Today has been a busy day, full of good things and sad things and not much studying.
Since the midterm is done and I have almost caught up on my reading for the Old Testament class it feels as if I have gotten some of my life back this weekend. So today was filled instead with grandkids, some yard work, a memorial service, the never ending grocery shopping and a visit to my Aunt up at Mt. St. Joes.
Sara is home for the weekend too and I hear her down in the kitchen mixing up some carrot cake cupcakes. I will need to get the house organized for tomorrow’s Sunrise service on the river bank tonight too. The sun is up early – 6:30 am. I will get out of bed and make coffee and then the service will begin.
So, I suppose I should get a move on. Watched Julie and Julia last night. Better not let blogging take over although there is not much risk of this becoming a book.
Since it is so beautiful out today I am convinced that Spring is here for real. Therefore it was time to get rid of the snow on the header.
And truthfully, the pussy willows are filling out and getting fuzzy.
As a congregation we go to make and serve soup about every 6 weeks or so at the Salvation Army Outpost down on Central Avenue. Yesterday this was our responsibility again. MJ was there early making the soup. I got there at about 10 am. There are things to do ahead of time – buns to cut, butter and prepare. Tables to set up, coffee and juice to make. There were about nine of us – all ages pretty much – getting ready.
We served 150 or so bowls of soup. It was great soup too. I had a bowl myself sometime in the course of the day.
At some point in the process of serving bowls of soup, I sat down to chat with an older woman who had brought her own package of what looked like chicken strips and fries. Maybe she was just there for the coffee, who knows. But she was there and not a real part of the usual street people crowd. I made some small comments about the weather asking how she was doing, etc. Just small talk to say how are you.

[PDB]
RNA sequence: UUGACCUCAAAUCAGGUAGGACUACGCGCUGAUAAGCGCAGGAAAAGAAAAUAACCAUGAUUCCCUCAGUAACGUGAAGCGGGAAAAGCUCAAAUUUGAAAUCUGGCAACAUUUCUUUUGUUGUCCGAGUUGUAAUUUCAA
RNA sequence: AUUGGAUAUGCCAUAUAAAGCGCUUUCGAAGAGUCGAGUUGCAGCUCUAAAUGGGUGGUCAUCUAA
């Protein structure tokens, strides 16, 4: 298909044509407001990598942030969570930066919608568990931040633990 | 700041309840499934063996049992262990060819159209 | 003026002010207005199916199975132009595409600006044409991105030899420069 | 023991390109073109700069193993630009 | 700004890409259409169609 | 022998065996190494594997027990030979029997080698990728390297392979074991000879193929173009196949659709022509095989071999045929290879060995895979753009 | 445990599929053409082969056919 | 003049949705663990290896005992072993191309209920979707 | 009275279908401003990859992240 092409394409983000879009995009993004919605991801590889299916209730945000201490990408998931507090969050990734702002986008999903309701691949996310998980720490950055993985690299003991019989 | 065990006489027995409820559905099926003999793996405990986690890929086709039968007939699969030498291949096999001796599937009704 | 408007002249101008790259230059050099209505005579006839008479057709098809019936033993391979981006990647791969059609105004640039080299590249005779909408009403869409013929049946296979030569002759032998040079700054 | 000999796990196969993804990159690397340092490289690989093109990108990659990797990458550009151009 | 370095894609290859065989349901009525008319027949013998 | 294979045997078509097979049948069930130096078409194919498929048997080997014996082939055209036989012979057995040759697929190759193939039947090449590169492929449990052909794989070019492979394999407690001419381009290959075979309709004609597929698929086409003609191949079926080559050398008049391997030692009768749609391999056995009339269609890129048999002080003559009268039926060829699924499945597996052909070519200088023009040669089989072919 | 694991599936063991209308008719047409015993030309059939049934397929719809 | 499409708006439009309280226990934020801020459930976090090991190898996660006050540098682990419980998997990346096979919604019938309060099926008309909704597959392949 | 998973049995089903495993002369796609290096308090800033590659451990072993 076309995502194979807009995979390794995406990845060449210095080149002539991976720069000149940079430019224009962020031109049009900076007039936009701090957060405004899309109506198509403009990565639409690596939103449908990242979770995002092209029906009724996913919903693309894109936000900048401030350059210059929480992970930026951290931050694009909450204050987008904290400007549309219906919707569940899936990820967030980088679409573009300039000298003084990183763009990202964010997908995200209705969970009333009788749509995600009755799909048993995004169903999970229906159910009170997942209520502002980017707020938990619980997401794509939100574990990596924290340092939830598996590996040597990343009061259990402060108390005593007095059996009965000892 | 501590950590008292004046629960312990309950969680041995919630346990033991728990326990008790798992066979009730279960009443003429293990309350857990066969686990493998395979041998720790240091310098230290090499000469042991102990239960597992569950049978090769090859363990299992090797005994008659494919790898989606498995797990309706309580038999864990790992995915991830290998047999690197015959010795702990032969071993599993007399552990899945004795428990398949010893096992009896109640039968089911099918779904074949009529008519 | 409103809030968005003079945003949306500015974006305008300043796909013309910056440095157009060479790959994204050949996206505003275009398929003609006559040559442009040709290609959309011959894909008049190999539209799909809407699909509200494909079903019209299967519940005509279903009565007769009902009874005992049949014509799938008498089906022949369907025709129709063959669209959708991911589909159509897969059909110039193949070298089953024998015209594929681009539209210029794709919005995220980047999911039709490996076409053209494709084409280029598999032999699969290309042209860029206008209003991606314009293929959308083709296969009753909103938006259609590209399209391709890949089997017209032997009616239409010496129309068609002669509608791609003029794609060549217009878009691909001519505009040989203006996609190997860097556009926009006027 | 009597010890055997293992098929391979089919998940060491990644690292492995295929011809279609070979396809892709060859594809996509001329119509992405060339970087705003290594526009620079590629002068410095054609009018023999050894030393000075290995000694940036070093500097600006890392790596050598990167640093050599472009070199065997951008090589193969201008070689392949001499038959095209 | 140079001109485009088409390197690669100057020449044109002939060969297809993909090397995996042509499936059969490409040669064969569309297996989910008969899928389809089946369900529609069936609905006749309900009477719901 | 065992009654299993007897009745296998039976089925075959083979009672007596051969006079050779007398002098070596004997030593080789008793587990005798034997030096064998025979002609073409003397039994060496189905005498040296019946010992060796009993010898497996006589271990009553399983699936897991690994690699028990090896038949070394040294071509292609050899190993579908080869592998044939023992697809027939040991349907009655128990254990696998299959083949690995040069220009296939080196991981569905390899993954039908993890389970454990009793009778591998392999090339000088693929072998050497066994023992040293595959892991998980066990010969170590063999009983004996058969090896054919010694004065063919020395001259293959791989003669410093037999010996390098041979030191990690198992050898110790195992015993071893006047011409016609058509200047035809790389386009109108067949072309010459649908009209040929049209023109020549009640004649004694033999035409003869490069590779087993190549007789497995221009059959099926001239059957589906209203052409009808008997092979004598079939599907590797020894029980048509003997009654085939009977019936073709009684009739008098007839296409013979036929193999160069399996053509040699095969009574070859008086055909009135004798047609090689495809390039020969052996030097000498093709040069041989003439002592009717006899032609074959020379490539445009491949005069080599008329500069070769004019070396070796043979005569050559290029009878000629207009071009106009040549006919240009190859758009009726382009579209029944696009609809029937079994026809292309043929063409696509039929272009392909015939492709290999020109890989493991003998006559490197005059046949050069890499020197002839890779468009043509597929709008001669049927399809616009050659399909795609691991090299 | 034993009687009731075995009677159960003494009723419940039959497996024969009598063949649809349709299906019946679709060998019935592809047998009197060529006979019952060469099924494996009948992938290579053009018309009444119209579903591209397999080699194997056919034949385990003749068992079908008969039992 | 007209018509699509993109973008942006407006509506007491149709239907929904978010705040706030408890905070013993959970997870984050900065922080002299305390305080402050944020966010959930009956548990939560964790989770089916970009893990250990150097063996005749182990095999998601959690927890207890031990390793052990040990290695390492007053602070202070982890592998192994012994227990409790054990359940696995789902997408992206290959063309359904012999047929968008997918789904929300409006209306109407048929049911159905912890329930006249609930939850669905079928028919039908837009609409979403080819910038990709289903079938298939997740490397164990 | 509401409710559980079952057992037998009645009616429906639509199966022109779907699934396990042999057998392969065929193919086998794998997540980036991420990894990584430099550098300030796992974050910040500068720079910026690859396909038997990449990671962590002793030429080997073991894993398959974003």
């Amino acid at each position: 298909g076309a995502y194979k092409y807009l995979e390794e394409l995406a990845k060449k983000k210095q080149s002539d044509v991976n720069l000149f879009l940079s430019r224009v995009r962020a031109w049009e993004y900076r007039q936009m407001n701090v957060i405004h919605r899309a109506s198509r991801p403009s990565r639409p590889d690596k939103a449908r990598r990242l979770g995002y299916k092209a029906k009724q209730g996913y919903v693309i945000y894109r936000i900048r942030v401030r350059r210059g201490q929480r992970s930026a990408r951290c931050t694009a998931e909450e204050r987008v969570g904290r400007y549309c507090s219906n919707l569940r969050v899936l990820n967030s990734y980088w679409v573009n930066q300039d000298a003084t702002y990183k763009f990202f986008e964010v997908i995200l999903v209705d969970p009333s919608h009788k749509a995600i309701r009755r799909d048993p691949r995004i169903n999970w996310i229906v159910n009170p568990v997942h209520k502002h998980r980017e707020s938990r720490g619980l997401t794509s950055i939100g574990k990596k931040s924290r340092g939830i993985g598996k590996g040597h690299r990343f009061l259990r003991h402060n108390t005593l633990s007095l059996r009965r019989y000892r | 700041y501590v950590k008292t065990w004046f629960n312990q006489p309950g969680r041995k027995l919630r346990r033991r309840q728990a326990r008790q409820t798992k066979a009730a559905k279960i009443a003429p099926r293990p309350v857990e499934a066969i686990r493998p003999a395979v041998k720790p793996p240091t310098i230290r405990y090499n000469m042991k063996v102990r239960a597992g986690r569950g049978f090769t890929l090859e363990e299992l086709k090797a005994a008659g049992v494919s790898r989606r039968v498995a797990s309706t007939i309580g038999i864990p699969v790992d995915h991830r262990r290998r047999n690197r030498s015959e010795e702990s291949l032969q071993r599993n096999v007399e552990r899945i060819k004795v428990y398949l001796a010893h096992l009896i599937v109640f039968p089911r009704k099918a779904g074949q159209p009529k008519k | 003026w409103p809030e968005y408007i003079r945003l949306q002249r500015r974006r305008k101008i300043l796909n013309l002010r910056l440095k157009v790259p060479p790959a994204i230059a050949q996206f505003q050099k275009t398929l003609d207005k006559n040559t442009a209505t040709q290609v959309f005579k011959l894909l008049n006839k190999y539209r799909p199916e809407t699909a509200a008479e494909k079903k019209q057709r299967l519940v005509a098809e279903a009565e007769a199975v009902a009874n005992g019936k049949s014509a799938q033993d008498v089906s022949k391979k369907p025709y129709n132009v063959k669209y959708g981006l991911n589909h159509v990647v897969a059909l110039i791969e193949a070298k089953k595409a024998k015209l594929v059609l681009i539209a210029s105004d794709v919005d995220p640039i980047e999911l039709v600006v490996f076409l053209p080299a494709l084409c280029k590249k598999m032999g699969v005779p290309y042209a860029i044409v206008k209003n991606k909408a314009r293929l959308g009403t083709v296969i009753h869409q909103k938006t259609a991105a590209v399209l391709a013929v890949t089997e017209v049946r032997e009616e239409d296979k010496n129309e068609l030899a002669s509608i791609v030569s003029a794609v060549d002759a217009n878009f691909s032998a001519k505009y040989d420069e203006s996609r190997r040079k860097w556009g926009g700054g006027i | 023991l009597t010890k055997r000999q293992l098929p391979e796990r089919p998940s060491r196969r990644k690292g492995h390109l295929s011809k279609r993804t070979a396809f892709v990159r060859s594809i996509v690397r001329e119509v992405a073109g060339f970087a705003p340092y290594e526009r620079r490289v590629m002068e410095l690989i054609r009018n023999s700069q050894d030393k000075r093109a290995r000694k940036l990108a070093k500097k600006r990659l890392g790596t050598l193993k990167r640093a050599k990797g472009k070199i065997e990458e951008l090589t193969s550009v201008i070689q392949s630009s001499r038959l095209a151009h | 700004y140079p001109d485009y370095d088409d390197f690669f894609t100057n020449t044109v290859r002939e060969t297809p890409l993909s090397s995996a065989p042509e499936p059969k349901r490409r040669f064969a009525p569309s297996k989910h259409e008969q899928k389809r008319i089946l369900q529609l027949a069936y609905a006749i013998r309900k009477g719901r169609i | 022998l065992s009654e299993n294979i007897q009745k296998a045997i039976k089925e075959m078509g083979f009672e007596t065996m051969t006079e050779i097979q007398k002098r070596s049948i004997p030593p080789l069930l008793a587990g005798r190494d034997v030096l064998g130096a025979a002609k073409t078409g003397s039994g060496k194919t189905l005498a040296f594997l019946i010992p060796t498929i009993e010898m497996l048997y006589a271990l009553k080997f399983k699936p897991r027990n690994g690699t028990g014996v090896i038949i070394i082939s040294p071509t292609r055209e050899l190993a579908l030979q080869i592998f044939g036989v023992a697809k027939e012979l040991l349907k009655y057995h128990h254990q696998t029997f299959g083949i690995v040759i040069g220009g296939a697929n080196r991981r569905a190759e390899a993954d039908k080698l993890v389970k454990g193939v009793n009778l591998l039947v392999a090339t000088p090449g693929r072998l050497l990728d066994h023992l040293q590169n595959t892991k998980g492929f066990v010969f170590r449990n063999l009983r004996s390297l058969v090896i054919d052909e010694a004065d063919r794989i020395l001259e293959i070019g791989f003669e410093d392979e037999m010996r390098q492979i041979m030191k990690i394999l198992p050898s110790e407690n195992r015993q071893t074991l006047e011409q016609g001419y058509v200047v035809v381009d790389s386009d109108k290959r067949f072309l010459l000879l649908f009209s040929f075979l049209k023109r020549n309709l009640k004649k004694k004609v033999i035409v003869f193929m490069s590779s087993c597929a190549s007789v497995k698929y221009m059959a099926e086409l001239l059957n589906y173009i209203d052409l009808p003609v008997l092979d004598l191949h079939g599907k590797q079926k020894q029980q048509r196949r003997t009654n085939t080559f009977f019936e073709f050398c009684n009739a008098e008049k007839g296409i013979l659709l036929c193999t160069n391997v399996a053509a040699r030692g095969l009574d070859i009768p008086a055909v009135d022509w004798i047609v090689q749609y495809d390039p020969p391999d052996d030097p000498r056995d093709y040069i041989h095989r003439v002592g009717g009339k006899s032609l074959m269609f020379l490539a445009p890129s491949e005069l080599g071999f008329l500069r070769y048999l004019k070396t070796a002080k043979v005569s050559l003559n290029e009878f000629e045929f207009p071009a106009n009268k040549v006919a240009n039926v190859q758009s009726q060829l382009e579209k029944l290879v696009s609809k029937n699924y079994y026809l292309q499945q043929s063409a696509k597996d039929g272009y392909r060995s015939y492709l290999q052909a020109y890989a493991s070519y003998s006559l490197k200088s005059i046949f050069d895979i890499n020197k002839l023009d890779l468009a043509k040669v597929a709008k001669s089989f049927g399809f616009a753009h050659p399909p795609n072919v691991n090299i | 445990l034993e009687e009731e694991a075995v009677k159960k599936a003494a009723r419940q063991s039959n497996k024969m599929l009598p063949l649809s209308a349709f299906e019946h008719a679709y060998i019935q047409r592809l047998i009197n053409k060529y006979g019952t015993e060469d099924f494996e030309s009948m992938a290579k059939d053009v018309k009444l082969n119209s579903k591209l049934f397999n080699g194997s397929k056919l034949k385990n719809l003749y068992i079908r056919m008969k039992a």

She began to chat, telling me about her husband who was now up in a nursing home. Perhaps her own memory not so sharp any more since she couldn’t remember the name of it, just that it was by the hospital. She had children who “followed the Lord” going on some mission trip to someplace that she couldn’t remember either. She sort of rambled on for awhile and I found myself having to make a deliberate effort to give her my attention.
I wondered a bit if I should take my leave from her and get back to my business of serving soup but she seemed lonely and needing to talk. So I figured that talking to some lonely woman was at least as important at that moment as serving someone food. So we talked and as I finally got up to go back to work, she thanked me for the visit saying, “I don’t get to talk to someone very often. I’m just an old woman and most people don’t bother to be nice.”
That was my blessing for the day.